Justice Minister Turtelboom to give victims more rights

Justice Minister Annemie Turtelboom (Flemish liberal) says small changes can be expected in the judicial system to give victims more rights and a stronger voice. She was speaking after meeting the parents of the girls that were killed by the Belgian paedophile Marc Dutroux and one of his victims.
Ms Turtelboom (second from left) with Laetitia Delhez, Paul Marchal and Jean-Denis Lejeune.

The meeting took place in the late afternoon yesterday, after a protest march was held against the early release of Dutroux' ex-wife Michelle Martin. The march in Brussels attracted a crowd of 5,000 despite the heat. Protesters had two demands: that Michelle Martin would stay in prison, and that relatives of victims get more rights during judicial procedures.

Ms Turtelboom met a delegation of parents including Paul Marchal (the father of An) and Jean-Denis Lejeune (the father of Julie) and also Laetitia, who was abducted by Marc Dutroux and his gang but who was saved from a cruel death after police had apprehended Dutroux.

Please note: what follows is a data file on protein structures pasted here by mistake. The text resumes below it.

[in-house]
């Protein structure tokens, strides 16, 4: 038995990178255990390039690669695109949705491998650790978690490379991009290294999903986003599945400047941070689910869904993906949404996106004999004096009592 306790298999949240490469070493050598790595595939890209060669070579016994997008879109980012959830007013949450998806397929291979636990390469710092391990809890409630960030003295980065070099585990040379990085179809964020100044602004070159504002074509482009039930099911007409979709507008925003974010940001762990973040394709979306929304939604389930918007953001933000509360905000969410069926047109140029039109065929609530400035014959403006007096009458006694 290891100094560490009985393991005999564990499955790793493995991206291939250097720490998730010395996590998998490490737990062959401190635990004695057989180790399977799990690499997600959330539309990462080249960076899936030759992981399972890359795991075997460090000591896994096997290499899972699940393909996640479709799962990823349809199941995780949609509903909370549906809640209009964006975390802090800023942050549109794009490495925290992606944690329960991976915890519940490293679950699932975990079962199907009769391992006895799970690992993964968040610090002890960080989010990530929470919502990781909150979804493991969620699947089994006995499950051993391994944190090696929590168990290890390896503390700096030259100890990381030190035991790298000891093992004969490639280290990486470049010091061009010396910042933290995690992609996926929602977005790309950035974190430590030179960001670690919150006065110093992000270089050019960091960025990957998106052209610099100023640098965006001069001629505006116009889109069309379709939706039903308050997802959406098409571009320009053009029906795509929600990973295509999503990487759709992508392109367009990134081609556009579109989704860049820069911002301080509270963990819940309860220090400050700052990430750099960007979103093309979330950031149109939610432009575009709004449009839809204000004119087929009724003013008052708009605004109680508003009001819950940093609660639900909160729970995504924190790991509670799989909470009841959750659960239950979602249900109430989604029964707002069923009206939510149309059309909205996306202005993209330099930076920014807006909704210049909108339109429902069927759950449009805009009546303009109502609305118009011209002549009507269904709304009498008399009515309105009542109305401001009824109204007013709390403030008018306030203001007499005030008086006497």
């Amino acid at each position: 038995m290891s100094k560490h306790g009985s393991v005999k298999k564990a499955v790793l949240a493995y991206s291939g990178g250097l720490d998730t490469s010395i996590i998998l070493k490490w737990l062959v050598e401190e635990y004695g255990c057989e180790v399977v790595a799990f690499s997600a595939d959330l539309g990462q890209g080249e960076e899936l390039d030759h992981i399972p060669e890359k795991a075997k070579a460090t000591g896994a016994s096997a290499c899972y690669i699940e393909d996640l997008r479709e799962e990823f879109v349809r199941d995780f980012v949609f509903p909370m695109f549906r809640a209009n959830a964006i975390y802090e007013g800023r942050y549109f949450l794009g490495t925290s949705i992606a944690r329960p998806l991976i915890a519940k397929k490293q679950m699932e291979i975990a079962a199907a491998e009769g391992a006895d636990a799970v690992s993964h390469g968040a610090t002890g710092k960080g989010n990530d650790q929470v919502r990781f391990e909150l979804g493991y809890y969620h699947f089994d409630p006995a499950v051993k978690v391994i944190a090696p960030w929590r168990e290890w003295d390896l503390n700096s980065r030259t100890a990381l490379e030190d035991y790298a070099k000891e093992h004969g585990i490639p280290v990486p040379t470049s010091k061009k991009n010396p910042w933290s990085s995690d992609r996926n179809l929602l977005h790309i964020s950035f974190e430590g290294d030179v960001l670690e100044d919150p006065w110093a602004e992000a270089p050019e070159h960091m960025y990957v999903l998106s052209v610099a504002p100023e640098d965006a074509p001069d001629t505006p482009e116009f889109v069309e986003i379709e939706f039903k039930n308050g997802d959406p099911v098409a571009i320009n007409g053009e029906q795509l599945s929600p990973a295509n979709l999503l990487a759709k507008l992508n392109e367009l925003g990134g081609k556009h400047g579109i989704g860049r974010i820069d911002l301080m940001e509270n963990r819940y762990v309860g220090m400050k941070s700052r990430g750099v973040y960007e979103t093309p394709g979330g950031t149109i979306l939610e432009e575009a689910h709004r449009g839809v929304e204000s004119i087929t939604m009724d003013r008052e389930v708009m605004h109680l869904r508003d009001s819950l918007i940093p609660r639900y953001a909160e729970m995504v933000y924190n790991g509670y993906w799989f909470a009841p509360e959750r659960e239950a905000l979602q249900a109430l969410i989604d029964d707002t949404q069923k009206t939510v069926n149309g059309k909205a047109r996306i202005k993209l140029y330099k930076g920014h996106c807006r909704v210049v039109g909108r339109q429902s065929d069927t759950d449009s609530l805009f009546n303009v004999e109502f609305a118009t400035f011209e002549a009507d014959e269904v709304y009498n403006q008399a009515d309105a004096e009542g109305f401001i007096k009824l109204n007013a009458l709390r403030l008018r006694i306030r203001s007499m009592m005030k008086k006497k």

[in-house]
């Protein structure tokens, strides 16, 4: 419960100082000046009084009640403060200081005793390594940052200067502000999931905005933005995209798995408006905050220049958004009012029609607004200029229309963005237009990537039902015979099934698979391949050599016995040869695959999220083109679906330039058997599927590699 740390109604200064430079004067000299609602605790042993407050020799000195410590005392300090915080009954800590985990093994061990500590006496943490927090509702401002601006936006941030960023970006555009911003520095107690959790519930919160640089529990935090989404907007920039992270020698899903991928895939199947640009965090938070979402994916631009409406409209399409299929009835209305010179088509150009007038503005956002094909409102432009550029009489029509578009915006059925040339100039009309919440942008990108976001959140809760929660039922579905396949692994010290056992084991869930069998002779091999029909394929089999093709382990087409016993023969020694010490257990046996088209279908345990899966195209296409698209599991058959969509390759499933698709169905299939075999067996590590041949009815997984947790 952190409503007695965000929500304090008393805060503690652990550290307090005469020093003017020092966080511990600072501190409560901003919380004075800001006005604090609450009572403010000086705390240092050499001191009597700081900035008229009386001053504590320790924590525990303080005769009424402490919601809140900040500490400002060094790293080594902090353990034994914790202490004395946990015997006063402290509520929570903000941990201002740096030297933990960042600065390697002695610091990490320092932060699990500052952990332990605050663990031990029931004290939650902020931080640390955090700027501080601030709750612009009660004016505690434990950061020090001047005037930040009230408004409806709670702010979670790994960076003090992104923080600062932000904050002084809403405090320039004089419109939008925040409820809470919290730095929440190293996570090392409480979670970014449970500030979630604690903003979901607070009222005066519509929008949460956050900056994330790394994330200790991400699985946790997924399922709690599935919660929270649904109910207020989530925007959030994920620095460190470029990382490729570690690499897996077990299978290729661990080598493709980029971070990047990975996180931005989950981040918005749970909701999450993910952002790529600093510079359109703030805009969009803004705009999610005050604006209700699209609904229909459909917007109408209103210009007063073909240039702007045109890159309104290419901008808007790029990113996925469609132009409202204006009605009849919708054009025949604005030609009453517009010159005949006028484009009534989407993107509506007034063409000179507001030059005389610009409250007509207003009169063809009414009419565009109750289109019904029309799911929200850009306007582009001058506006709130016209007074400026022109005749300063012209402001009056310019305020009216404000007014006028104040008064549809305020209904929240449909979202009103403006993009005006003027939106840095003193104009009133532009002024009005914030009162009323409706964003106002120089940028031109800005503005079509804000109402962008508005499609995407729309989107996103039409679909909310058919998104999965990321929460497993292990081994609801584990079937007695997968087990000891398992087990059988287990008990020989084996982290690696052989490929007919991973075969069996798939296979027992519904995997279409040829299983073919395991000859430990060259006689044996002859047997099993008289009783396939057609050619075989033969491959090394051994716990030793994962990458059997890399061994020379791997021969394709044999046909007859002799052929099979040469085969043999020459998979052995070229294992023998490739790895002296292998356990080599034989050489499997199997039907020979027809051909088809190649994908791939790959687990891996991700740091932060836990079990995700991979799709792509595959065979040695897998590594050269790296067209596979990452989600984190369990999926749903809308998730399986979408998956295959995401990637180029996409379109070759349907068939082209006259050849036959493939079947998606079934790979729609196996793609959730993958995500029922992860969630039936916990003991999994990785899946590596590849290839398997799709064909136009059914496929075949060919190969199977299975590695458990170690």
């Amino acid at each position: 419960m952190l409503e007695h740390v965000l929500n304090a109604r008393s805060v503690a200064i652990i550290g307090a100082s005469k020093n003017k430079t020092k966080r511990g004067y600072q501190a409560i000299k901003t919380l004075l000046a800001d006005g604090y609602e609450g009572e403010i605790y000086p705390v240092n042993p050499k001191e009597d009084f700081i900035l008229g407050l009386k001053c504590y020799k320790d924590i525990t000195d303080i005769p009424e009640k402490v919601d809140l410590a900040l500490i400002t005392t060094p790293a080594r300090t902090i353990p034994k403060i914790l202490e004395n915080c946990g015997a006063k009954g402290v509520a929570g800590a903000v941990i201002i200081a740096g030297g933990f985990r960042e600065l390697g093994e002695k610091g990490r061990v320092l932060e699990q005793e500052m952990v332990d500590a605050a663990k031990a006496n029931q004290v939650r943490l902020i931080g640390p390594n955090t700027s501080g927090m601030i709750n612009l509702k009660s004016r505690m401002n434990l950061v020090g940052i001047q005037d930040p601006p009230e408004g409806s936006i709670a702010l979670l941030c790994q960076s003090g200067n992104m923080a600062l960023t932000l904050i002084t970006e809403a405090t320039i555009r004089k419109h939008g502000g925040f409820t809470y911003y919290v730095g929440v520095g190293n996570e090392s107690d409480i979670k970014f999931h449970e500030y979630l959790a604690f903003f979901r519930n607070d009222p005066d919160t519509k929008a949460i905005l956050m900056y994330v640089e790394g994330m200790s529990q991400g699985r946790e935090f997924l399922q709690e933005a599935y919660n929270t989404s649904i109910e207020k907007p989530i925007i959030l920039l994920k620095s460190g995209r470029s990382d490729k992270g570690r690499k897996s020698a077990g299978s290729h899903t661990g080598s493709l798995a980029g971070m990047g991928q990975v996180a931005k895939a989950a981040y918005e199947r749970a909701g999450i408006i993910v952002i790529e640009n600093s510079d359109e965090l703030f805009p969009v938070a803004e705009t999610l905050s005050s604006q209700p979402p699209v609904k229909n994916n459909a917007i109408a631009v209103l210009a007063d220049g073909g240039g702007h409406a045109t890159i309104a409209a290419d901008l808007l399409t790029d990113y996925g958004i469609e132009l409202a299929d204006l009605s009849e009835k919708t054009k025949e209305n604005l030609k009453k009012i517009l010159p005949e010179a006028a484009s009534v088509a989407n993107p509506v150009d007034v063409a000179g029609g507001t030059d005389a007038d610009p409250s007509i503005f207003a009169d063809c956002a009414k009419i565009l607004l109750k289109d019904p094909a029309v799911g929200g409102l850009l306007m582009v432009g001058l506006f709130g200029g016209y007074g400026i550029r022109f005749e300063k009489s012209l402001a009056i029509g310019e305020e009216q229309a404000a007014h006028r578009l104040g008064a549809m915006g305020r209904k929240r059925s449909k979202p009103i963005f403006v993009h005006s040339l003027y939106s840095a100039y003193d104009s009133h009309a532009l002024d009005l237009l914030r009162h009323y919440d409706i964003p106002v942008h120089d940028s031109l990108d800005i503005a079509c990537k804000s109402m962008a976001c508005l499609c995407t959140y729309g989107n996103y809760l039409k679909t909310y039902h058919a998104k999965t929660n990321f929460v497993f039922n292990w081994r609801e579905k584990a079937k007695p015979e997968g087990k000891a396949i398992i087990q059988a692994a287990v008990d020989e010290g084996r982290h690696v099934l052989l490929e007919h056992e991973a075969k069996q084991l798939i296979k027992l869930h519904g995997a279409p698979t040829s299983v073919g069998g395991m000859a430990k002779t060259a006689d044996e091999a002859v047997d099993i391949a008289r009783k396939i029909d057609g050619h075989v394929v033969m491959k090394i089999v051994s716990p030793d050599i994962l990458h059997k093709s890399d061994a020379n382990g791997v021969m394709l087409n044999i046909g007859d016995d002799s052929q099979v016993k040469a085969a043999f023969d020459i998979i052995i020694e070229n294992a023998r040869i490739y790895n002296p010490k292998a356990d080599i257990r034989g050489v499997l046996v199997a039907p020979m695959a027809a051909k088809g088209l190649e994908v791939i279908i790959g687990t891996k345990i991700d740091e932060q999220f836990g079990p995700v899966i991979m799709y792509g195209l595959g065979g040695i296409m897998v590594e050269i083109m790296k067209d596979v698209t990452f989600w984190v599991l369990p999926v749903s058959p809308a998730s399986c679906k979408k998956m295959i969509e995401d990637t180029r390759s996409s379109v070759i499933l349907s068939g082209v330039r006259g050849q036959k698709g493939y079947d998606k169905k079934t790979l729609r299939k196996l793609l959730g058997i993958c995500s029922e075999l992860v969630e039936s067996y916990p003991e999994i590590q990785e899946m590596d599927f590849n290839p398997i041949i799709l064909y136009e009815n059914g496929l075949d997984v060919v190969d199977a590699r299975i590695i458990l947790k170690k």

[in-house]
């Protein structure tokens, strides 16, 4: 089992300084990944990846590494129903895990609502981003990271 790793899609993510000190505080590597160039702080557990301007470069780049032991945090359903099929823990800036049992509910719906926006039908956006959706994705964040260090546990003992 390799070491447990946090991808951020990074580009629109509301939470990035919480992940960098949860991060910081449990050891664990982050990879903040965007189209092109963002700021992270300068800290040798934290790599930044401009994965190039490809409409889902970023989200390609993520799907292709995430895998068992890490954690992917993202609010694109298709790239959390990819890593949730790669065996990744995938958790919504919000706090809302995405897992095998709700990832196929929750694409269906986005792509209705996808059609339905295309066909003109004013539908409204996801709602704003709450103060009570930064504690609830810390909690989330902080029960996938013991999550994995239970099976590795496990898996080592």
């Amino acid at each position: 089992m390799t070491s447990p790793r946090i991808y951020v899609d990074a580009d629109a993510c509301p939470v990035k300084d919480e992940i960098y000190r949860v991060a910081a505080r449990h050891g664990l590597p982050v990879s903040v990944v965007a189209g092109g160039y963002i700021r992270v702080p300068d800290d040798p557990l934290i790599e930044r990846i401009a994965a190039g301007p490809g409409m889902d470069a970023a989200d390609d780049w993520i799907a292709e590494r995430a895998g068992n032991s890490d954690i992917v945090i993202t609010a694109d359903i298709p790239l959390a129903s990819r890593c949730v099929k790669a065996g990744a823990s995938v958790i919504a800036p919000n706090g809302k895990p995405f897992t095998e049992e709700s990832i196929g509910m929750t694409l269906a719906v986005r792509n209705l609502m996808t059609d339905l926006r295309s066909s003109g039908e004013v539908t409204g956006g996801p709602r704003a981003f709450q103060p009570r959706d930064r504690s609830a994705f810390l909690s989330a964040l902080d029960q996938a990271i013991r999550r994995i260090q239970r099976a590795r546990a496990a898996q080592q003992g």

The Justice Minister explained that she can do nothing to stop the early release of Michelle Martin (the Court of Cassation is expected to make a final decision in 9 days' time), but did promise to give the victims and/or their relatives a say when magistrates make decisions about the early release of convicts. "They have a point there. We will look into it."

The minister also said that it will become harder for those who have been convicted various times to be released from prison early. The government has already started procedures to adapt the law.

Paul Marchal was a happy man after the meeting. "I really have the feeling that the minister was listening to what we had to say. We will also have mutual contact with the minister in the future, so there is communication." Mr Marchal is still hoping that the sisters of the convent in Malonne will reverse their decision to accommodate Michelle Martin when she leaves prison.

The Brussels judicial authorities are not happy with the plans to have the victims a say in a magistrate's decision about early release on probation. He warns against the risks of changing the present procedures, and says that these are special conditions. "You have to take into account that this is a special case. You cannot compare this with the thousands of other more common cases we are confronted with", Freddy Pieters told the VRT.